Twilight on the beach, watching the light play across the gentle waves and ripples of the lake. What could be more magical?
This month’s FREE digital download was snapped at Grundy Lake Provincial Park.
Beaches can be an accessibility challenge for park visitors using walkers or wheelchairs. Because of the soft sand, wheels and legs of walkers can sink in, making them tough to maneuver.
As a part of our commitment to making parks as accessible as possible, more parks are offering beach accessibility measures to help visitors explore our shorelines.
**NOTE: this post was last updated on June 18, 2019, and will not be updated again in 2019. Please refer to our alerts page for further flooding updates.
Due to this spring’s high water levels, many provincial parks are experiencing flooding, which may delay their opening, or close their trails and campgrounds. We’re maintaining an up-to-date list of parks affected by flooding in this post.
Our staff are working hard to help our parks dry out and re-open for visitors. Take a look at what we’re contending with this spring:
Today’s post comes from Alistair MacKenzie, our Supervisor of Natural Heritage Education and Resource Management at Pinery Provincial Park.
In a province dominated by the rock of the Canadian Shield, sand is rare. If we combined all of Ontario’s coastal sand dunes together, they would only make up less than 0.5% of our province’s land.
We can thank a simple fact of nature for the creation of Pinery Provincial Park and its rare dunes: namely, that differences in temperature between the air over Lake Huron and the adjacent landmass create an on-shore breeze.
Did you recognize this gem?
That’s right — it’s Lake St. Peter Provincial Park!
A favourite with RVers, the park sits on a large lake, boasting lots of waterfront campsites. Explore it by boat, stretch out on the beach, or rent a canoe or kayak. Plus — as you can see — the shoreline lends itself to some outstanding sunsets!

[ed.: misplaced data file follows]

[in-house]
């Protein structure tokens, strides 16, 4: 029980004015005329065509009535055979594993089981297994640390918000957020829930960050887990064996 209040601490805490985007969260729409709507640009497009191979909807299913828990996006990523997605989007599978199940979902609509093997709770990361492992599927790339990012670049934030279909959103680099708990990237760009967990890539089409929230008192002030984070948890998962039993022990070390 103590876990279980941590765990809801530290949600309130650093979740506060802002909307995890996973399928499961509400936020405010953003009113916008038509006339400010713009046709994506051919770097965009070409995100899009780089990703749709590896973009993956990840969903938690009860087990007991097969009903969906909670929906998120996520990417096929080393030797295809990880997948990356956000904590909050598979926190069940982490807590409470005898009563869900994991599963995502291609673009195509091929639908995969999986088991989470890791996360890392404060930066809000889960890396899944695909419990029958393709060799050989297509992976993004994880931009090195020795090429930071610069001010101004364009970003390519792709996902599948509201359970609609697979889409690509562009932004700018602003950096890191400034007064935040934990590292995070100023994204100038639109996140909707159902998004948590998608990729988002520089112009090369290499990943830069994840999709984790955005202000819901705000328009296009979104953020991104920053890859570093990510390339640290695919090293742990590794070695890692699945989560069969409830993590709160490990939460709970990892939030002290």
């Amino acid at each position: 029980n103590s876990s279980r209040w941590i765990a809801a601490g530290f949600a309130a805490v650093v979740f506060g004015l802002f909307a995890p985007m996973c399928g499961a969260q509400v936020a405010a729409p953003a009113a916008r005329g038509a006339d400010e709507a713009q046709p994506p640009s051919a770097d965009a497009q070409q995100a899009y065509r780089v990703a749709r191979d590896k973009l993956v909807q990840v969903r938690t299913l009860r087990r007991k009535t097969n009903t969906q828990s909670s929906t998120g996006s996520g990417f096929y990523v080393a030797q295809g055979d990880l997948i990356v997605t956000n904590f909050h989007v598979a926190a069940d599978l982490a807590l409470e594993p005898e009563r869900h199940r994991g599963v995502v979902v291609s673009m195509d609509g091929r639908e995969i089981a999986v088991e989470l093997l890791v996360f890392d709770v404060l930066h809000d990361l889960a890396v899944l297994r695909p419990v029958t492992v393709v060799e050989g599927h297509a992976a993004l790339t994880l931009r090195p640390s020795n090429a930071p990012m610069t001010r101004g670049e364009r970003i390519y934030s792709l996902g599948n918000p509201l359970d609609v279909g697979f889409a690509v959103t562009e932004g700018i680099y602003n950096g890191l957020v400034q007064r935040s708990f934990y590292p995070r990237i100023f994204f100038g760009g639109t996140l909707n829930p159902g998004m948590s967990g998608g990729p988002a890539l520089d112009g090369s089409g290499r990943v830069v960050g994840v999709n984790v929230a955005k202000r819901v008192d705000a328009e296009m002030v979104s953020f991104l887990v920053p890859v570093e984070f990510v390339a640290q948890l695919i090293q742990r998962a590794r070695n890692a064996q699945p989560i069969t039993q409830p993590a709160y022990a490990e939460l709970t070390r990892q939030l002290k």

What’s Pancake Bay’s secret?
Is it the white, sugary sand? The Caribbean blue-and-turquoise waters? The expansive views across Lake Superior from the beach, or high above from the Edmund Fitzgerald Lookout.
Actually, it seems to be all of the above and more. For the sixth year in a row, Pancake Bay Provincial Park has been named one of the “Best of the Lake” in Lake Superior Magazine’s annual Reader’s Survey.
Today’s post comes from Assistant Zone Ecologist Jenni Kaija, who shares a story of ecological restoration unfolding at Long Point Provincial Park.
As I made my way down to the sandy shoreline of Cottonwood campground in Long Point Provincial Park, I was overjoyed to spot a huge flock of gull and tern species resting just off shore.
Fall is one of my favourite times to spend time in our provincial parks. Everything was quite peaceful, and the birds seemed to be enjoying the quiet as much as I was.
Can’t get into your favourite campsite? Or are you ready to try a new park this summer?
If you love Sandbanks Provincial Park – and what’s not to love about its long, sandy beaches, warm water and walking trails along the dunes? – you might consider Presqu’ile. The park offers more than 300 camping sites in a variety of settings, 2.5 kilometers of beach, lots of trails and paths including a boardwalk that takes you into a large protected marsh, and the second oldest operating lighthouse in Ontario.
Be BOATsmart!® This Summer!
Another open-water season has arrived (well, almost!) and we hope you’re as excited as we are to get back out on the water! The sun is shining, the ice is officially on its way out, and Ontario Parks are starting to open up for the 2015 visiting season!